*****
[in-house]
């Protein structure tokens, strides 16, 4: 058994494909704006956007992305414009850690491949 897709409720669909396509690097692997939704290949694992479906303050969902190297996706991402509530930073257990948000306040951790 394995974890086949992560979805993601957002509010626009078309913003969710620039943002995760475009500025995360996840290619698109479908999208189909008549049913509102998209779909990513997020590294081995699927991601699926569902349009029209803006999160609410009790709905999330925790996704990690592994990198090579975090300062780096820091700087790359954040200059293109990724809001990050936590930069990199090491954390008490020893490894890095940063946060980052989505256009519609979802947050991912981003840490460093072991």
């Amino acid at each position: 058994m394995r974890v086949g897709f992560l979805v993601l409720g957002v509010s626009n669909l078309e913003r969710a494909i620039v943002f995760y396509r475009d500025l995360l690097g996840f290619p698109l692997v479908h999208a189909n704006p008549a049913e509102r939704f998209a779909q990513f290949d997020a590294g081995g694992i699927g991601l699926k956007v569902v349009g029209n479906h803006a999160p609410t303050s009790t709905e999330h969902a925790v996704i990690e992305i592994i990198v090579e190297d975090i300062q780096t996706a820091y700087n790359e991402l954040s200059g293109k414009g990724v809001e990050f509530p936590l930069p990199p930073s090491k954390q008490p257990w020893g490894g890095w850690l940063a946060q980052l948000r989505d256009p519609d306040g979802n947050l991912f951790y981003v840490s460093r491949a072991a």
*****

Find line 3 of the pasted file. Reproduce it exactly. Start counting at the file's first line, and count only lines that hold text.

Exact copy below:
């Amino acid at each position: 058994m394995r974890v086949g897709f992560l979805v993601l409720g957002v509010s626009n669909l078309e913003r969710a494909i620039v943002f995760y396509r475009d500025l995360l690097g996840f290619p698109l692997v479908h999208a189909n704006p008549a049913e509102r939704f998209a779909q990513f290949d997020a590294g081995g694992i699927g991601l699926k956007v569902v349009g029209n479906h803006a999160p609410t303050s009790t709905e999330h969902a925790v996704i990690e992305i592994i990198v090579e190297d975090i300062q780096t996706a820091y700087n790359e991402l954040s200059g293109k414009g990724v809001e990050f509530p936590l930069p990199p930073s090491k954390q008490p257990w020893g490894g890095w850690l940063a946060q980052l948000r989505d256009p519609d306040g979802n947050l991912f951790y981003v840490s460093r491949a072991a």